Distressed property sales continued to play a lesser role in the market.
Foreclosure resales – homes foreclosed on in the prior 12 months – represented 4.7 percent of the Southland resale market last month. That was down from a revised 5.0 percent the prior month and down from 6.4 percent a year earlier. In recent months the foreclosure resale rate has been the lowest since early 2007. In the current cycle, foreclosure resales hit a high of 56.7 percent in February 2009.
Short sales – transactions where the sale price fell short of what was owed on the property – made up an estimated 6.0 percent of Southland resales last month. That was up insignificantly from 5.9 percent the prior month and down from 10.9 percent a year earlier.
Absentee buyers – mostly investors and some second-home purchasers – bought 23.3 percent of the Southland homes sold last month. That was the lowest absentee share since October 2010, when 22.1 percent of homes sold to absentee buyers. Last month’s figure was down from 23.8 percent the prior month and down from 27.0 percent a year earlier. The peak was 32.4 percent in January 2013, while the monthly average since 2000, when the CoreLogic DataQuick absentee data begin, is about 19 percent.
Buyers paying cash accounted for 24.3 percent of September home sales, down from a revised 24.5 percent in August and down from 28.7 percent in September last year. Last month’s figure was the lowest since June 2010, when 24.2 percent of Southland homes were bought with cash. The peak was 36.9 percent in February 2013, and since 1988 the monthly average is 16.7 percent.
In September, Southern California home buyers committed a total of $4.03 billion of their own money in the form of down payments or cash purchases. That was down from a revised $4.51 billion in August. The out-of-pocket total peaked in May 2013 at $5.41 billion.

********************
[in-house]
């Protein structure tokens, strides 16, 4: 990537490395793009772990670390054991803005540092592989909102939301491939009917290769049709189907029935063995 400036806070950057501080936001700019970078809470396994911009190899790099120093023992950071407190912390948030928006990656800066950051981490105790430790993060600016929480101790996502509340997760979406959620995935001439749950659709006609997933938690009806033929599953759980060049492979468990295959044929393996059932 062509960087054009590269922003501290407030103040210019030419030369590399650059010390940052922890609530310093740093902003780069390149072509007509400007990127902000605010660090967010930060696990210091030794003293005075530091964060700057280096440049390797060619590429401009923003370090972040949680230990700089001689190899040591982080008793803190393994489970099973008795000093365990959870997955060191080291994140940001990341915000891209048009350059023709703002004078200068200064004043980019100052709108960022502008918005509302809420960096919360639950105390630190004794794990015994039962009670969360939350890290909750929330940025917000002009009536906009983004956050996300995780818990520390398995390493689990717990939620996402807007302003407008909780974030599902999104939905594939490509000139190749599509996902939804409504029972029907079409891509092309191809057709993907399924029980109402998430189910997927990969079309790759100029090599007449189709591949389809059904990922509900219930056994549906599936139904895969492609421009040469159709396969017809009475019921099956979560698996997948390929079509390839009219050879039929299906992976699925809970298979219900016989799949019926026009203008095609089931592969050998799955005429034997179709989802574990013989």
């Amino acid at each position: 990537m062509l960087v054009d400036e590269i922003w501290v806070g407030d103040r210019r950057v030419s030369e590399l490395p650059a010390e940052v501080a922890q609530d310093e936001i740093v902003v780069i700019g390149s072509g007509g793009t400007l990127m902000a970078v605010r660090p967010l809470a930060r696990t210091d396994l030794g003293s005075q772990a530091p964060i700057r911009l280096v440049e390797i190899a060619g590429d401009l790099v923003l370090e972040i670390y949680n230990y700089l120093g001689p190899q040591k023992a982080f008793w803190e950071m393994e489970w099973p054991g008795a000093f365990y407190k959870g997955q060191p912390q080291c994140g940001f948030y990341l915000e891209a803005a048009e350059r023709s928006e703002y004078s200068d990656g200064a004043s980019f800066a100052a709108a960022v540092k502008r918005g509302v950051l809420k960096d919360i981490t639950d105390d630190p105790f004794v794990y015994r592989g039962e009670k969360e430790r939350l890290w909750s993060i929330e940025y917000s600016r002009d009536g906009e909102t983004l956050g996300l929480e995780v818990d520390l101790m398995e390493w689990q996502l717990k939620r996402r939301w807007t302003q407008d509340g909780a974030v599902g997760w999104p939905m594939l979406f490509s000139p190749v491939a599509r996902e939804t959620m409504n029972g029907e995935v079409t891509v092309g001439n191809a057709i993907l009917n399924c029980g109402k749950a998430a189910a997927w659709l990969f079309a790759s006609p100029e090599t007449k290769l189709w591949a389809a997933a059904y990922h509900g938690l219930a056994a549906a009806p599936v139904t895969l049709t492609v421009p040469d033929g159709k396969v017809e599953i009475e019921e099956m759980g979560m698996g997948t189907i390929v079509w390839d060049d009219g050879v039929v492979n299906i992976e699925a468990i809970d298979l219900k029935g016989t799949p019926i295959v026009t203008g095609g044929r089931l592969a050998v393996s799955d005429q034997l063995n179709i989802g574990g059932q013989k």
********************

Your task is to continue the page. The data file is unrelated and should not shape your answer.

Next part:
Although credit conditions remain fairly tight, the use of larger “jumbo” home loans and adjustable-rate mortgages has generally trended higher this year compared with last, edging toward more normal levels.
Jumbo loans, mortgages above the old conforming limit of $417,000, accounted for 28.1 percent of last month’s Southland purchase lending, the same as the month before and up from 26.5 percent a year earlier. The July 2014 level of 32.3 percent was the highest since the credit crunch struck in August 2007. Prior to August 2007 jumbos accounted for around 40 percent of the home loan market. The jumbo level dropped to as low as 9.3 percent in January 2009.
In September, 13.4 percent of Southland home purchase loans were adjustable-rate mortgages (ARMs), the same as the August ARM rate and up from a year earlier, when 12.0 percent of purchase loans were ARMs. The ARM share dropped to as low as 1.9 percent of home purchase loans in May 2009. Since 2000, a monthly average of about 30.2 percent of Southland purchase loans have been ARMs.
All lenders combined provided a total of $5.85 billion in mortgage money to Southern California home buyers in September, down from a revised $6.2 billion in August and up from $5.43 billion in September last year.
The typical monthly mortgage payment Southland buyers committed themselves to paying last month was $1,608, down from $1,624 the month before and up from $1,547 a year earlier. Adjusted for inflation, last month’s typical payment was 34.1 percent below the typical payment in the spring of 1989, the peak of the prior real estate cycle. It was 46.0 percent below the current cycle’s peak in July 2007.
To view the county-by-county home sale chart, please visit DQNews.com.
Source: DQNews.com Media calls: Andrew LePage (916) 456-7157